This paper examines the extent to which economic development decreases a country’s risk of experiencing climate-related disasters as well as the societal impacts of those events. The study finds that low-income countries are significantly more at risk of climate-related disasters, even after controlling for exposure to climate hazards and other factors that may confound disaster reporting.
The research team evaluates the impacts of forest user group participation under Malawi's Forest Co-management Program on forest clearing and household income. Using propensity score weighting and propensity score analysis with non-parametric regression, the team finds that the program lowered the rate and extent of forest clearing.
Small-scale fisheries in developing countries employ the majority of the world's fishers and are a critical source of income and nutrition for billions of people, yet they frequently suffer from overfishing. The team explores the mechanisms by which this undesirable outcome arises and argue that institutional reform should consider that resource users make jointly determined decisions about gear choice, including illegal ones, and harvest rates.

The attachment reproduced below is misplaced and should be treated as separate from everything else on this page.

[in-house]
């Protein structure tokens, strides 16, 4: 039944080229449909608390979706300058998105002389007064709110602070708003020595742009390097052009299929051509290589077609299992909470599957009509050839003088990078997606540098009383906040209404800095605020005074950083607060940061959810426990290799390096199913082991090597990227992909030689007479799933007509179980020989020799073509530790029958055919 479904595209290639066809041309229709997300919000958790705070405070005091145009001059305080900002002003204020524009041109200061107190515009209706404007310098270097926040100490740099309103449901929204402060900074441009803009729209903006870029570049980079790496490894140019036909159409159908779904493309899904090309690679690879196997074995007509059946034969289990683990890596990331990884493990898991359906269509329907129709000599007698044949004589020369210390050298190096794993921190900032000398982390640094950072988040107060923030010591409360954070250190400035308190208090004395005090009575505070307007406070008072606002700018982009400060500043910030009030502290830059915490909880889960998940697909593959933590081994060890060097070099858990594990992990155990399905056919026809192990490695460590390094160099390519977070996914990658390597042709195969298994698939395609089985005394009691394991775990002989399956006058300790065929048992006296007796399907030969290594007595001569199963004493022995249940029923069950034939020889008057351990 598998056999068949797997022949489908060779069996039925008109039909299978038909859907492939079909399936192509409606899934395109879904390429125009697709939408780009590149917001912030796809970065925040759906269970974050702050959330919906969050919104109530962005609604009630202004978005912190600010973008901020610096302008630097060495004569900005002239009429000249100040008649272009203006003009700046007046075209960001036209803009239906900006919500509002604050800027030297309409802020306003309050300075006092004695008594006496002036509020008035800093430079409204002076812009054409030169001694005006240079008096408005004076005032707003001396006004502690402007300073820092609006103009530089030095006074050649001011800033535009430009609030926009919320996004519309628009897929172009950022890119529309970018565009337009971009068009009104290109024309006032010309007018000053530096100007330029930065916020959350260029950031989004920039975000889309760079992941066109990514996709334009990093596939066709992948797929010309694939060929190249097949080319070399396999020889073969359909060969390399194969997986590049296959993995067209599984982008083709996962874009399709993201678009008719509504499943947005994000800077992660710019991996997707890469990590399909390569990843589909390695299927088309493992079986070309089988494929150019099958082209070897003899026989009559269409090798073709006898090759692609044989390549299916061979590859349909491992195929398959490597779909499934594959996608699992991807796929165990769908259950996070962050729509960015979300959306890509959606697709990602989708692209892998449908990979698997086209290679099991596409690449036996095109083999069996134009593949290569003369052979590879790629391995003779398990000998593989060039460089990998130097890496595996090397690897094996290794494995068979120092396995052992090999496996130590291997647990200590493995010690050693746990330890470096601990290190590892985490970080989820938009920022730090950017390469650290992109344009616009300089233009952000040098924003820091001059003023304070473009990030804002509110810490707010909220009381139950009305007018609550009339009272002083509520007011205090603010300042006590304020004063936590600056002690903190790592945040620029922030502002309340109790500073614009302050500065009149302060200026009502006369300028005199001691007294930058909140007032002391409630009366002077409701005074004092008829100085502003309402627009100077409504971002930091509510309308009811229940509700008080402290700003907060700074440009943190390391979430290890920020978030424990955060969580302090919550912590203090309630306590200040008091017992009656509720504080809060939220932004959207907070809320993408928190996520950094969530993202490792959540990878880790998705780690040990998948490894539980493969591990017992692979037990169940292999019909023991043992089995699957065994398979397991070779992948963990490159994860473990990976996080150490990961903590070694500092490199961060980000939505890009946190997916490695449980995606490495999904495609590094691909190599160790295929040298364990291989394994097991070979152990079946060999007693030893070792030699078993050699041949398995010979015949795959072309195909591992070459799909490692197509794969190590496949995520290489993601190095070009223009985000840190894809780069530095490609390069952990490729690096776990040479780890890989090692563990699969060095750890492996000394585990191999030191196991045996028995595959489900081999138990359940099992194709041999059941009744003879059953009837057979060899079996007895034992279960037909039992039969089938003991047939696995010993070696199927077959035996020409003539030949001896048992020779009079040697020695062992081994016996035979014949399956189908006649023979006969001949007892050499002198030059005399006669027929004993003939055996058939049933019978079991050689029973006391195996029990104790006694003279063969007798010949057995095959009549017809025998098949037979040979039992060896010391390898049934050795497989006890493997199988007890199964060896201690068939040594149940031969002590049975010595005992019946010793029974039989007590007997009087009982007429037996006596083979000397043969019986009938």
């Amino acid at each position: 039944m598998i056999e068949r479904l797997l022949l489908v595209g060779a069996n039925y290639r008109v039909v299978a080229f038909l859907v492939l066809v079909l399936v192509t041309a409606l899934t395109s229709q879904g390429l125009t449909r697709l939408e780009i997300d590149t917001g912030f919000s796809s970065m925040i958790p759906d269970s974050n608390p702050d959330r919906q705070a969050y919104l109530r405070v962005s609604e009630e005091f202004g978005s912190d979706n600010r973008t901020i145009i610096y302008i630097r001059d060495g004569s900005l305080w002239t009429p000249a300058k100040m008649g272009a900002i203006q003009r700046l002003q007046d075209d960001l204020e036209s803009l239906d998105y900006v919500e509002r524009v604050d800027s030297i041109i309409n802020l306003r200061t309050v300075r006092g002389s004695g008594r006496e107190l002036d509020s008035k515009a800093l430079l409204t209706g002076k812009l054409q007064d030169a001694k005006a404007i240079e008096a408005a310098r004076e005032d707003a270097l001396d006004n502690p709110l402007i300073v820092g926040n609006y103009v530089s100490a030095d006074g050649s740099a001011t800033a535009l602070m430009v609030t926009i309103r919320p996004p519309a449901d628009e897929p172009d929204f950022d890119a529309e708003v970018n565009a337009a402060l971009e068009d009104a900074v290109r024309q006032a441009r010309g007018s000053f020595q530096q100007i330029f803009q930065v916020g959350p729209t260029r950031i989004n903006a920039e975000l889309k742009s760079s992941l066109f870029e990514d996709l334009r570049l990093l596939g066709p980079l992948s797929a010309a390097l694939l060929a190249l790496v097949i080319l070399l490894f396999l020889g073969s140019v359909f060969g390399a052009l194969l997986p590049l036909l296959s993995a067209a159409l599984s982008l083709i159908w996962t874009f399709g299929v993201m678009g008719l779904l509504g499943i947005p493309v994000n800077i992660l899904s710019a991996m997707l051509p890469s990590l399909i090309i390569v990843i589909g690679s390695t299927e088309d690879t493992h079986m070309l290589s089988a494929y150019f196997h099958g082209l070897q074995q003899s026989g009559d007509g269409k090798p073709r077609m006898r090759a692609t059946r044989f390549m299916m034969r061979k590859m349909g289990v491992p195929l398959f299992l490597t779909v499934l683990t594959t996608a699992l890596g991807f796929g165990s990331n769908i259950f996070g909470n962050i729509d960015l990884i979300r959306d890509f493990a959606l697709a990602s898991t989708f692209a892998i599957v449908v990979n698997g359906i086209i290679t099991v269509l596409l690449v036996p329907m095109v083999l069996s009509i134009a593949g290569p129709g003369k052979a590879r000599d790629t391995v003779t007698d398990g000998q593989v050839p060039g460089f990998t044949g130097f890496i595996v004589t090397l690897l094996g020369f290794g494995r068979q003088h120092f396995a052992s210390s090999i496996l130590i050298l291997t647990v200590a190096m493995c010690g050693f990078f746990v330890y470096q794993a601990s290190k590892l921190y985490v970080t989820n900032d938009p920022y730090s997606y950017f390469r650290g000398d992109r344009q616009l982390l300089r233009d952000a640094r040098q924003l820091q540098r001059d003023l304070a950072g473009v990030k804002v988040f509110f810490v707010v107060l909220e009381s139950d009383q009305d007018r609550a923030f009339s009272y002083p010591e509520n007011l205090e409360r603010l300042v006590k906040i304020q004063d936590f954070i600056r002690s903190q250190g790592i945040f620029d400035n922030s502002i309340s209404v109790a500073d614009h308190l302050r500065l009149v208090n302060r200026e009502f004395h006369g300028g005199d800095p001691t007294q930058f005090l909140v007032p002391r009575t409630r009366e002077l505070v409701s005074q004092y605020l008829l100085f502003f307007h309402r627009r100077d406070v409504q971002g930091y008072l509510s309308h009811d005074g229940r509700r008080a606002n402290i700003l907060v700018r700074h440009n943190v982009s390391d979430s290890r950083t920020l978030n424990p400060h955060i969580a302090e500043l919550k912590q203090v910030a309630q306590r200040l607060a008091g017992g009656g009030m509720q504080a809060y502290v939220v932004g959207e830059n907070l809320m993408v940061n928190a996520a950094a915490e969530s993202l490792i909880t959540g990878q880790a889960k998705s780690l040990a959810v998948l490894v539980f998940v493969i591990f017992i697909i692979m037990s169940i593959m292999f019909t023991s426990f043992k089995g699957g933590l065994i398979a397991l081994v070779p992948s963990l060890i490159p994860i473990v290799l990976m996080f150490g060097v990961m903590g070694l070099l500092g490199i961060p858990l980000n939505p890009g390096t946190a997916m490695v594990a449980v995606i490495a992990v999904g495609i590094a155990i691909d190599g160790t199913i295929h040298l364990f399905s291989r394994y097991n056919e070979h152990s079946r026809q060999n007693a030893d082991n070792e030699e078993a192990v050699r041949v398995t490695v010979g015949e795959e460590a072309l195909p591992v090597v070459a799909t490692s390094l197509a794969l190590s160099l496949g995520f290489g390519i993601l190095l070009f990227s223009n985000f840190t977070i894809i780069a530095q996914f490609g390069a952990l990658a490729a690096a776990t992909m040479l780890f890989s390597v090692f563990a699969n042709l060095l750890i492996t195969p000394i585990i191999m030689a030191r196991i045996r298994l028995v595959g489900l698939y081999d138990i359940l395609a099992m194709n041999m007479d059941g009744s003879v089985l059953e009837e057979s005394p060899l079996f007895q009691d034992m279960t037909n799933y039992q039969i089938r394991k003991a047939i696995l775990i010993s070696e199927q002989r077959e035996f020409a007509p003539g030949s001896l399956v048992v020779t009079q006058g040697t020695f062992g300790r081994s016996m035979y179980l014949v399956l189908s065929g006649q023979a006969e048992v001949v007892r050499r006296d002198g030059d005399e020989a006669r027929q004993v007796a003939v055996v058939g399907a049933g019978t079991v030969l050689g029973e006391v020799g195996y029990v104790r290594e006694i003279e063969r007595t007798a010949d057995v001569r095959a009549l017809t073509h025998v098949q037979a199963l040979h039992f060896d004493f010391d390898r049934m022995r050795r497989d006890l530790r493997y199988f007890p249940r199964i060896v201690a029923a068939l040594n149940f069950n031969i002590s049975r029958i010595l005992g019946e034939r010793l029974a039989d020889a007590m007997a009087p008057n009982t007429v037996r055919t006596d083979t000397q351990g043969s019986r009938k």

It is possible to utilize a combination of breeder input, meteorological data, farmer preference data and distributed yield data to develop are-specific variety recommendations. Through ground-truth findings, trained field staff can provide fairly effective variety recommendations tailored to the farmers. This presentation is based on the AMA Innovation Lab projects for the Mind the Gap Workshop.